Auraka

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Auraka is a locality in the Keia district, on the western side of the island of Mangaia in the Cook Islands. The Keia district contains at least two ancient burial caves, Kauvava and Piri Te Umeume, which were accessed by diagonal descents through boulder-strewn roof collapses from the top of the makatea, the limestone cliffs that form a concentric ring around the central basalt core of the island (Anton and Steadman 2003:133, 136). Gill, an early source for the mythology of Mangaia, noted a cave in Keia named Auraka, with one of its two entrances named Kauvava (1876a:71–79). However, according to Anton and Steadman (page 136), Gill's "description of the physical features of this cave does not match that of the cave currently known as Kauvava". Gill describes Auraka as a cave which is the 'last resting-place of the dead' (Gill 1876b:202, 243).

Claims of mythological associations

In a few sources on the Internet, Auraka is erroneously described as a Polynesian god of death; these sources also claim that Auraka translates as 'all-devouring'. However, the word 'auraka' in Cook Islands Māori is a prohibitive adverb, with the approximate meaning 'do not'; it does not mean 'all-devouring'.[1] The idea that Auraka is an all-devouring god of death appears to be a false assumption deriving from a misreading of Gill, where 'all-devouring' is his translation of the word 'maumau' in a line from a Mangaian song of mourning. The line that Gill translates as "From all-devouring Auraka" is O Rākā maumau e! (1846b:243). Gill comments on the same page that this is a reference to "Auraka, the last resting-place of the dead", and he makes no suggestion that Auraka is a god of death rather than a burial cave. 'All-devouring' is certainly possible as a poetic translation of 'maumau', the basic sense of which is 'to be wasteful'; in the song, it is clear that 'maumau' (and therefore 'all-devouring') is a poetic description, rather than a translation of the name.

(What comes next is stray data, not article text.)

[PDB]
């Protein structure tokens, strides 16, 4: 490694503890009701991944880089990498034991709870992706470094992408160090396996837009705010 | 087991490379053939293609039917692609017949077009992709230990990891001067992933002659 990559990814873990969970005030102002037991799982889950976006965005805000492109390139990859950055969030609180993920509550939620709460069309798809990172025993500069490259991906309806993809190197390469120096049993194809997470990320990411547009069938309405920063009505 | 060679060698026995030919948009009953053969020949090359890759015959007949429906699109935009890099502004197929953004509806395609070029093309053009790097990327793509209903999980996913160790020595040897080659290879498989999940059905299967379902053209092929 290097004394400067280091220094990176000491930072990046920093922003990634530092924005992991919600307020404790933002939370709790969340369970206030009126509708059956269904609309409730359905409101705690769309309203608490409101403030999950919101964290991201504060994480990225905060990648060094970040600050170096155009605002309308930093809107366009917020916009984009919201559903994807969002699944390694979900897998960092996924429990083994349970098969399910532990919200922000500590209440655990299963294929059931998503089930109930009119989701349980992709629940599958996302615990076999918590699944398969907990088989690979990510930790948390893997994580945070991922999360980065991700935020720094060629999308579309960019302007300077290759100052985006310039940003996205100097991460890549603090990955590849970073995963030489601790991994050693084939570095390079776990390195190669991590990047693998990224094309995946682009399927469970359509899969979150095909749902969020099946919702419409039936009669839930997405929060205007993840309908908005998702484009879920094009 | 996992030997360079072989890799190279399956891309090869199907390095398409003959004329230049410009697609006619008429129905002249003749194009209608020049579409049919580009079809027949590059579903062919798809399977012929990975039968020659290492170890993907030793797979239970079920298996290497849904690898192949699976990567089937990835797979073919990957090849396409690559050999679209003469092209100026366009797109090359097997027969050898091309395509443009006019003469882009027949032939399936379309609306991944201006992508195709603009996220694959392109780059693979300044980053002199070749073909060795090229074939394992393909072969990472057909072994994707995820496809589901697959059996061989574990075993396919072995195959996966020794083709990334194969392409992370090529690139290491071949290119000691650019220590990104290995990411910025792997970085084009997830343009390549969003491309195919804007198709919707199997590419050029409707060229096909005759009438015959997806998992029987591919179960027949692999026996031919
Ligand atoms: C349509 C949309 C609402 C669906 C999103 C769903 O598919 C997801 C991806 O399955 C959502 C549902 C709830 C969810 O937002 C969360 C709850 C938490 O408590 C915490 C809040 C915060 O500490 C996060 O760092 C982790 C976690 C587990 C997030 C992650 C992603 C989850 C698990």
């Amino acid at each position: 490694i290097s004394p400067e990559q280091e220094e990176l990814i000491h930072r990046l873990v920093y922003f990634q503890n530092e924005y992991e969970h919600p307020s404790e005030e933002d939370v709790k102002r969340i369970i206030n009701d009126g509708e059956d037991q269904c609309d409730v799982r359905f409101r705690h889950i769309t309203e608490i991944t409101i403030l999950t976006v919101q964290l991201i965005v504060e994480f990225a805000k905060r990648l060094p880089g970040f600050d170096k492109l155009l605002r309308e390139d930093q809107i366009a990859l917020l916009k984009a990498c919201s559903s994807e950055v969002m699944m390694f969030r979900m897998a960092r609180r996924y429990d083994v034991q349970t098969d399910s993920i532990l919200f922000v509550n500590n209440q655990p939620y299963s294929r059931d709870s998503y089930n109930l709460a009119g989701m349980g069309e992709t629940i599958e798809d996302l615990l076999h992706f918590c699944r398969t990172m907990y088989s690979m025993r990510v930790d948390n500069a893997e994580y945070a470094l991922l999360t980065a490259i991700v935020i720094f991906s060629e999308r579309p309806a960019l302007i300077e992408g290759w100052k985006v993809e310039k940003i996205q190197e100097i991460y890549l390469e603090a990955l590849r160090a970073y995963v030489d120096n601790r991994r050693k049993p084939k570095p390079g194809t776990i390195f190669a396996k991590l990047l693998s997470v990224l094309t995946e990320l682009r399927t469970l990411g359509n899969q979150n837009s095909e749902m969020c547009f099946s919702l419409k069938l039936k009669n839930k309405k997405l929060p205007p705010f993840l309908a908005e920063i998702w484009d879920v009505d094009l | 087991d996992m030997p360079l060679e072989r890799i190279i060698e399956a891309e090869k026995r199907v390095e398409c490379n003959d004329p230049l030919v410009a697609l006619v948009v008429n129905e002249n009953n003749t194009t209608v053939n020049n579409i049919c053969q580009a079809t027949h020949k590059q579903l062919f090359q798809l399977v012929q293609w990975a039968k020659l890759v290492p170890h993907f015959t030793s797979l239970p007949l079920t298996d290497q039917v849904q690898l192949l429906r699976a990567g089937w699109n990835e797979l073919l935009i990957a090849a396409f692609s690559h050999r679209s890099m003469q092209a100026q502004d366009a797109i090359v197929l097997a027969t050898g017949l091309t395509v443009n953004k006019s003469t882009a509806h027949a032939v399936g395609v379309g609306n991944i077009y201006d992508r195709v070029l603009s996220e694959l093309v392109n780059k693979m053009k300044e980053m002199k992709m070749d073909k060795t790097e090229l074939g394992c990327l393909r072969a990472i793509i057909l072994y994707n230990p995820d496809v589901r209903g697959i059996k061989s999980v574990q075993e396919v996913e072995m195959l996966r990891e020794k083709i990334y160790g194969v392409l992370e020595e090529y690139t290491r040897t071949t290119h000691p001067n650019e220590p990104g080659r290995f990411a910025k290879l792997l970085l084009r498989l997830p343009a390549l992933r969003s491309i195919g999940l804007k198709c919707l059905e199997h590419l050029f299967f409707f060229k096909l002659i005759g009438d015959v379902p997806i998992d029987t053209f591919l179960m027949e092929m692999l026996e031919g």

Notes

References

  • S.C. Anton and D.W. Steadman, 'Mortuary Patterns in Burial Caves on Mangaia, Cook Islands'. International Journal of Osteoarchaeology, 13: 132–146 (2003). Source URL:[1]
  • W.W. Gill, 1876a. Life in the Southern Isles. Religious Tract Society: London.
  • W.W. Gill, 1876b. Myths and Songs from the South Pacific. H.S. King: London.

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